Wednesday, January 1, 2020

Ireland and the Immaculate Conception

From The Catholic Heritage Association of Ireland:
The Irish Franciscan, Blessed John Duns Scotus, known as the Subtil Doctor (Doctor Subtilis), was the first to posit the solution to the great obstacle to the universal acceptance of the doctrine, namely, how could Mary be conceived free from all sin before the Redemption that her Son was to accomplish on Calvary had won the freedom of Mankind from sin.

Fr. Luke Wadding, O.F.M., had learned the pratice of devotion to the Immaculate Conception from his family. He had written a life of Blessed John Duns Scotus, the Vita Scoti. In 1618, King Phillip II of Spain appointed Fr. Wadding as theologian to the embassy that he sent to Rome to promote the definition of the Immaculate Conception as a Dogma of the Catholic Faith. Fr. Wadding was a mere thirty years old at the time.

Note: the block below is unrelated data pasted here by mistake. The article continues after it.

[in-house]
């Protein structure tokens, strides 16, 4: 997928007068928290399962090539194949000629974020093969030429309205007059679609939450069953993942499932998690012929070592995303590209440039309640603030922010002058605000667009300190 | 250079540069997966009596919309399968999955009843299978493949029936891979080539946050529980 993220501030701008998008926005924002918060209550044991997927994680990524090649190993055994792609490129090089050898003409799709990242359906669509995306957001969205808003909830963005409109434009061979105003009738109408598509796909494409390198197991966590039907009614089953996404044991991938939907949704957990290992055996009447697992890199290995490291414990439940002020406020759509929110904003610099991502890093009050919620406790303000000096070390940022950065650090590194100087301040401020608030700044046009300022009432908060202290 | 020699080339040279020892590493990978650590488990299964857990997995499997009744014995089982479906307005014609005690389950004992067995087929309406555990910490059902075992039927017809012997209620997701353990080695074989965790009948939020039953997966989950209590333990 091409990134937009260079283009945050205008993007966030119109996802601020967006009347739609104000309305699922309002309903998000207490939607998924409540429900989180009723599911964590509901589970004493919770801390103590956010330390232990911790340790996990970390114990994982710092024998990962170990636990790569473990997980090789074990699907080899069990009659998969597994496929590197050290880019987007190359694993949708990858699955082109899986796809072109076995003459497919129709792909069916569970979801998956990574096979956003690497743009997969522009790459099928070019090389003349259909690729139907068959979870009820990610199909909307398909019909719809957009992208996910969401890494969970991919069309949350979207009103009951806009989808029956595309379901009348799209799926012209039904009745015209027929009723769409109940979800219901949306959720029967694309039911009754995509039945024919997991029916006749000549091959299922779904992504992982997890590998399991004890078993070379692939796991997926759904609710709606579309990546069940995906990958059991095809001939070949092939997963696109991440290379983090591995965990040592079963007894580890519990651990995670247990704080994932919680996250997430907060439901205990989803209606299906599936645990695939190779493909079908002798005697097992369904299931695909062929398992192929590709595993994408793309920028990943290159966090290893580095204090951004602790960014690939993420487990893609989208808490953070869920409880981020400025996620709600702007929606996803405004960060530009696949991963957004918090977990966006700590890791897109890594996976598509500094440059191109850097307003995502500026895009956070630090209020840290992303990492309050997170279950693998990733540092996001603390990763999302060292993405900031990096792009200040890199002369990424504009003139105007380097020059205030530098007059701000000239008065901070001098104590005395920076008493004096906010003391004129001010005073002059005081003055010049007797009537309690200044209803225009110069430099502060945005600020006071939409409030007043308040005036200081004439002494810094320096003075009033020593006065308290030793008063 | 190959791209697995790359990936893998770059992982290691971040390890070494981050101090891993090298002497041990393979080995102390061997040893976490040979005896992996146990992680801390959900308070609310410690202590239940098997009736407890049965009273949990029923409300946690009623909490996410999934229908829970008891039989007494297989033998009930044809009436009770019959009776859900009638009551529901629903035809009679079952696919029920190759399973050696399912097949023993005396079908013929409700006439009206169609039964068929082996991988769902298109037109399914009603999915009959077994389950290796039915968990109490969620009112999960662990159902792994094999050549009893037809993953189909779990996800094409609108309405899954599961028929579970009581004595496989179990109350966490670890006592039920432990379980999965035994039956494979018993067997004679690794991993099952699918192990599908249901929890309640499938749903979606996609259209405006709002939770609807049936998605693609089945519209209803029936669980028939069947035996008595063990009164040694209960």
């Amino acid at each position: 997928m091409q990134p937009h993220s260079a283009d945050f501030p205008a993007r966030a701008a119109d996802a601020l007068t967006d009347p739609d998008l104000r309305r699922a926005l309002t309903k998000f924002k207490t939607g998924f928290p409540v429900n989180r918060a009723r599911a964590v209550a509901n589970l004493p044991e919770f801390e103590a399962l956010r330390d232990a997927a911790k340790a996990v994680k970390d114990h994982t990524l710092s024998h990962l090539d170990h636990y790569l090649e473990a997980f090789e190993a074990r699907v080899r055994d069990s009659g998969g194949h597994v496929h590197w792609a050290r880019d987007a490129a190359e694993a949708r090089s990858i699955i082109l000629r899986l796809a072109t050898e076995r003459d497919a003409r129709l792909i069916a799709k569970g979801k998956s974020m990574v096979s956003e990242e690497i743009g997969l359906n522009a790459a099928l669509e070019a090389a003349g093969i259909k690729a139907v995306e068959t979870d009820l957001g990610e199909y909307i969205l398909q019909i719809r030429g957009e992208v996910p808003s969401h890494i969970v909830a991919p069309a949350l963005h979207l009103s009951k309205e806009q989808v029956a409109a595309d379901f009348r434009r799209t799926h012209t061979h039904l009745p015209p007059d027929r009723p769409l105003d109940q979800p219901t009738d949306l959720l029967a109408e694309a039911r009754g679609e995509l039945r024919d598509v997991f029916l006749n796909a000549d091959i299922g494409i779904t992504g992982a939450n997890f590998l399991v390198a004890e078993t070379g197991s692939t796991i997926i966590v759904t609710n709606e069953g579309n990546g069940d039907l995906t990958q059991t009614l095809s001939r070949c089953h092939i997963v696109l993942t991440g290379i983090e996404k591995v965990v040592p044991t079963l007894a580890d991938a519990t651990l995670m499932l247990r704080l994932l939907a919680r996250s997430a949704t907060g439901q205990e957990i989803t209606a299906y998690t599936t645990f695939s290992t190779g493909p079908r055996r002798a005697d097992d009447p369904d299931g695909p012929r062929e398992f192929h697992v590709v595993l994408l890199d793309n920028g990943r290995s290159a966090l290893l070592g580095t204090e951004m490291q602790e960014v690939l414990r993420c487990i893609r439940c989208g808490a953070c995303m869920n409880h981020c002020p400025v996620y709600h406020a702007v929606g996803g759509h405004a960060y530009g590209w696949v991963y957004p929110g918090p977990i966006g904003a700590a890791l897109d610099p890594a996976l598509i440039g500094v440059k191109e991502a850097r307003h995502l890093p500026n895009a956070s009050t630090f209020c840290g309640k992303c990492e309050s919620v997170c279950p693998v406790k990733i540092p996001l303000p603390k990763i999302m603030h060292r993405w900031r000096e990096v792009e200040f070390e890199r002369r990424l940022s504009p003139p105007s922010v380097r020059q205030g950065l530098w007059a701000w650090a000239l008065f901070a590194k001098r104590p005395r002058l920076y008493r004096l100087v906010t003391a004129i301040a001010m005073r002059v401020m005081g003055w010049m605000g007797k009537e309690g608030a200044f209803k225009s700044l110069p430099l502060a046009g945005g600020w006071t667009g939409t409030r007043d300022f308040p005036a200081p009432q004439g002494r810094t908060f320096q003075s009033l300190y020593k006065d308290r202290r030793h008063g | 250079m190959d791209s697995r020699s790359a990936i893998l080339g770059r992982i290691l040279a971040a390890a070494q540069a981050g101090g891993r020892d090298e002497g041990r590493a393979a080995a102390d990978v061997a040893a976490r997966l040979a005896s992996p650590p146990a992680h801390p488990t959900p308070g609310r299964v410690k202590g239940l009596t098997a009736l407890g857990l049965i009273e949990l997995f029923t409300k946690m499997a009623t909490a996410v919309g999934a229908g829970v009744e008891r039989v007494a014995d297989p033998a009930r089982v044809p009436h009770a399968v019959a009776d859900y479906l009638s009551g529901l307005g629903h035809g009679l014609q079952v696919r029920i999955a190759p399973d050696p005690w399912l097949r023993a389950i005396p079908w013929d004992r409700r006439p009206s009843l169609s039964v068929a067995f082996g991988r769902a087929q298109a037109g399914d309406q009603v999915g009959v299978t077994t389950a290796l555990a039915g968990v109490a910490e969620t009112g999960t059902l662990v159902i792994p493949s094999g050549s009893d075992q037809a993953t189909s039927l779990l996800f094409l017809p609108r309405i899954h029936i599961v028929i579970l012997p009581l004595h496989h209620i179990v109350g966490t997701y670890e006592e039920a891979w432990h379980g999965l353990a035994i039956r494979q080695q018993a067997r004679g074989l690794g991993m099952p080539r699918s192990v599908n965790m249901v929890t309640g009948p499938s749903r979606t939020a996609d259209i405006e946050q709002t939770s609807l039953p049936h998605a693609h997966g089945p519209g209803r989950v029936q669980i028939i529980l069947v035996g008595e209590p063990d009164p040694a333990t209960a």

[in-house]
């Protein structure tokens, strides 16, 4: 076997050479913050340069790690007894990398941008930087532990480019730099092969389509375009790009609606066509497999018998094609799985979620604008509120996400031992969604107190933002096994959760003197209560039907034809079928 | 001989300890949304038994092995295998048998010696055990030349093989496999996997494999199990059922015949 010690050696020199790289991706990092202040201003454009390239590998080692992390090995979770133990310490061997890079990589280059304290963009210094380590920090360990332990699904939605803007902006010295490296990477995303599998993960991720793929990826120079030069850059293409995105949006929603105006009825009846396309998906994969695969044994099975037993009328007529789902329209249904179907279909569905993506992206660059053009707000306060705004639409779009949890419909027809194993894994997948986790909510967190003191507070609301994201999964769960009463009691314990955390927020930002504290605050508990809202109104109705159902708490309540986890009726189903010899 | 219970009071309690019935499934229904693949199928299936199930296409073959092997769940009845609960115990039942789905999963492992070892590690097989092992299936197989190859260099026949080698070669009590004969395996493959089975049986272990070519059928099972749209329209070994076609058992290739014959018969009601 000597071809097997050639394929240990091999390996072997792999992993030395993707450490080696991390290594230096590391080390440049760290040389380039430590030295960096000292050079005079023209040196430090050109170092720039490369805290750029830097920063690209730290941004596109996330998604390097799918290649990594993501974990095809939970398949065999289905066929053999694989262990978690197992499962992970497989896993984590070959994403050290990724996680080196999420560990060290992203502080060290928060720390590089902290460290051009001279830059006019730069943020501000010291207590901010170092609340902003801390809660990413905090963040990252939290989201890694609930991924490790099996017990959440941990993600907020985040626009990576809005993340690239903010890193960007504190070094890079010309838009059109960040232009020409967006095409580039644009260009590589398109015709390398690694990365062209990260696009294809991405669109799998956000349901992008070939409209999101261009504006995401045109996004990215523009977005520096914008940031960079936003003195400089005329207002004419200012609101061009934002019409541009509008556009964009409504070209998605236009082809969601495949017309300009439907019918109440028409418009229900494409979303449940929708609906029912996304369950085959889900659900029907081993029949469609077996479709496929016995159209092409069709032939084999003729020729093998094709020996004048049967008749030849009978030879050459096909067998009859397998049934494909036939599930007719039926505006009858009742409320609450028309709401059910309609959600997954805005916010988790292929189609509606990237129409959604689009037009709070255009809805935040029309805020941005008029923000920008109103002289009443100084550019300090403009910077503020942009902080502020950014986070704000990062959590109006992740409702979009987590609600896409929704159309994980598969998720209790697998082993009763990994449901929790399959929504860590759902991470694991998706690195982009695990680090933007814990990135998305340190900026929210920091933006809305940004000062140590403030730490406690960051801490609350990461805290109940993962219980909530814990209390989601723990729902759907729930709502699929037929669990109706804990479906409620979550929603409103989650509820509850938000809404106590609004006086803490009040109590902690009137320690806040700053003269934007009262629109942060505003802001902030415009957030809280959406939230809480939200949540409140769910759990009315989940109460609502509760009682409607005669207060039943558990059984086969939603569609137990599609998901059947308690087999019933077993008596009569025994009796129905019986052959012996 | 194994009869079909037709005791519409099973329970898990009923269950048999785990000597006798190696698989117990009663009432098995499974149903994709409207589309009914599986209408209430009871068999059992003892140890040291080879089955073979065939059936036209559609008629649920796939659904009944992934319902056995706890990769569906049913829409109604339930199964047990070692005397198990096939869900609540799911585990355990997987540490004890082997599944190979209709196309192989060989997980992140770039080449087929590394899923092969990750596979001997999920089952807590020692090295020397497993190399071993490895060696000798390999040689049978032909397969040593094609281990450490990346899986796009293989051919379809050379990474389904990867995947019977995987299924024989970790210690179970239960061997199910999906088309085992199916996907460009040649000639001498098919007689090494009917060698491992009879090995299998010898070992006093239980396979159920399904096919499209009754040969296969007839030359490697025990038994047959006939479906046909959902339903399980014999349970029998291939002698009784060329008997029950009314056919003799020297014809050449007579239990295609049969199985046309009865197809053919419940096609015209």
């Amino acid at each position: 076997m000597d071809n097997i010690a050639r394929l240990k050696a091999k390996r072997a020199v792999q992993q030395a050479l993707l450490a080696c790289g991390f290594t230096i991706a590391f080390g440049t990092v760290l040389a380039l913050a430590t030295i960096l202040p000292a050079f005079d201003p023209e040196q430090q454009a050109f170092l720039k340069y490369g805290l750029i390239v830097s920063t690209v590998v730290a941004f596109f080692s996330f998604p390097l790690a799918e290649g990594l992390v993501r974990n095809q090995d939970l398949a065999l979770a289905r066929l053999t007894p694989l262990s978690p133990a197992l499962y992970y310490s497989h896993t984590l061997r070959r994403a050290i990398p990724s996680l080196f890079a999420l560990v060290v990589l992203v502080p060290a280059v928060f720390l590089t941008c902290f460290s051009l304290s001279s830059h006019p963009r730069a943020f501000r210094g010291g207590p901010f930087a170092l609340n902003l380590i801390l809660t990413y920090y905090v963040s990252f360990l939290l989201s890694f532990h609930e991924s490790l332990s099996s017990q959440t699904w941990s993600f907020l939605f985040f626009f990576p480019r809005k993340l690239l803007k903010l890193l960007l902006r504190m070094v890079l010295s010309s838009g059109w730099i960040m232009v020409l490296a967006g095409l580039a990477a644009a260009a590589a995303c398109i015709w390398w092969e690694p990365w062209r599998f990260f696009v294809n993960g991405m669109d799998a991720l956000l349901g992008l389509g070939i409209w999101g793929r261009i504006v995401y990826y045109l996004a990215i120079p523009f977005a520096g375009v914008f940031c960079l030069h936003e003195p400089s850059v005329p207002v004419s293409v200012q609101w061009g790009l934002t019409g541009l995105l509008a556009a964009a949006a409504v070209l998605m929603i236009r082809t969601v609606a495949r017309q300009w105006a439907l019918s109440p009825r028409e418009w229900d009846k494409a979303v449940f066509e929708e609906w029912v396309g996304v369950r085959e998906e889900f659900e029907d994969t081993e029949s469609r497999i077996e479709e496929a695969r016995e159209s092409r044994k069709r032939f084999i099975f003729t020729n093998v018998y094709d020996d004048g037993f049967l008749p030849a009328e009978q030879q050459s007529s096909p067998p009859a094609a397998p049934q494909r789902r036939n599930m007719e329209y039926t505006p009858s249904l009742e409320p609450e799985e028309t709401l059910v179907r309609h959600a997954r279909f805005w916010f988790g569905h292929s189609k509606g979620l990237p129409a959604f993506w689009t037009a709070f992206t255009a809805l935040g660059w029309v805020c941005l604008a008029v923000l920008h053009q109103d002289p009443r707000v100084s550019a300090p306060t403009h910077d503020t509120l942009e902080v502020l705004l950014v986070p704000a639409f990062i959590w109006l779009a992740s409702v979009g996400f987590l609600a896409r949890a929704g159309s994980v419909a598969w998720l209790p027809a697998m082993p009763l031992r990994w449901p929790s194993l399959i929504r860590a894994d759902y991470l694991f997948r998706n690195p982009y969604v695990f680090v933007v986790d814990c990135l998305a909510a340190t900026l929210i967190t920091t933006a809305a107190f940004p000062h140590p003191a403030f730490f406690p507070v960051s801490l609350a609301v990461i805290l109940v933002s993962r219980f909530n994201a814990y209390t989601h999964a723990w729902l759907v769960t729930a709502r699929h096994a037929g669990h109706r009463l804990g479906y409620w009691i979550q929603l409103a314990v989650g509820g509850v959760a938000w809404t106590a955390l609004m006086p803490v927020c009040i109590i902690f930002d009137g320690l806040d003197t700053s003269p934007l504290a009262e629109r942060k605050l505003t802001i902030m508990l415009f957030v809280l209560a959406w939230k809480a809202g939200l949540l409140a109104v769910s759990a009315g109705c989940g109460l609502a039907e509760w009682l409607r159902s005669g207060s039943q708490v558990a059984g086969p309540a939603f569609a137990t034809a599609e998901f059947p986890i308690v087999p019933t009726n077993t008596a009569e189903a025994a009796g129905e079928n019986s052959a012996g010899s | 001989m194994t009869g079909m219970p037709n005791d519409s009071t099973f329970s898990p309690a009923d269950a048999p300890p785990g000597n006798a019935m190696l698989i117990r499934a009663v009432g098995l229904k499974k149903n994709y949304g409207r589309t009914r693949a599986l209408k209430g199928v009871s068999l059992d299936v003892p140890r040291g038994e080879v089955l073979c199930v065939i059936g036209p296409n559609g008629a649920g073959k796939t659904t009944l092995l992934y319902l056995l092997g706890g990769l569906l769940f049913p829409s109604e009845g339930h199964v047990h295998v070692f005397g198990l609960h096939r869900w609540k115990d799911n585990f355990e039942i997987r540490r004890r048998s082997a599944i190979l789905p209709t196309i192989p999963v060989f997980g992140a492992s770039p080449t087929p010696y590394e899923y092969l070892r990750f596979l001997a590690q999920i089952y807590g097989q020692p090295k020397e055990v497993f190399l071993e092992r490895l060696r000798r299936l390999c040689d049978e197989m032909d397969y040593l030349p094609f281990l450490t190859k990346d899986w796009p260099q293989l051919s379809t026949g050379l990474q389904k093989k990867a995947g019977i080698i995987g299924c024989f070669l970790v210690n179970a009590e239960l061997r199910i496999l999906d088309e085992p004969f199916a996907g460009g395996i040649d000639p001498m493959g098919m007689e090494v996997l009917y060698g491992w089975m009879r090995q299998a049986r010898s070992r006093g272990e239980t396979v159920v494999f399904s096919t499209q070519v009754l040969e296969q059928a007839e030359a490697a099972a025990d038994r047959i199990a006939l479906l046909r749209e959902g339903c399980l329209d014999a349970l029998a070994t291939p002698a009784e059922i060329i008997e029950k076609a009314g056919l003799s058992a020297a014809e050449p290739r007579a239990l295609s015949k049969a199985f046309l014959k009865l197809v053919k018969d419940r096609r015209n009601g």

Writing from Spain in 1625, Count Philip O’Sullivan Beare, nephew of the great O'Sullivan Beare, hero of Dunboy, makes reference to Ireland’s devotion to Mary and in particular to her Immaculate Conception. Likewise, the Irish College in Seville (founded in 1617) was dedicated to the Immaculate Conception.

Hugh MacCaghwell, O.F.M., Archbishop of Armagh (d. 1626), composed a tract and a litany honouring the Immaculate Conception. Several other Franciscans such as Florence Conry, Archbishop of Tuam, John Ponce or Punch (professor at St. Isadore's in Rome with Wadding), Anthony Hickey (pupil of the great Archbishop MacCaghwell and professor at St. Isadore's) and Bonaventure Baron (also of St. Isadore's) wrote tracts in Our Lady’s honour on the same theme.

The link between St. Isadore's and present-day Ireland is a direct one in that, when the Papal States were invaded in 1870, many precious manuscripts that had been lodged there, having been saved from destruction at the hands of the heretic invaders at home, were returned to Ireland, to the Franciscan Convent at Merchant's Quay, Dublin, where the Church known as 'Adam and Eve's' is more properly called the Church of the Immaculate Conception. (Read more.)


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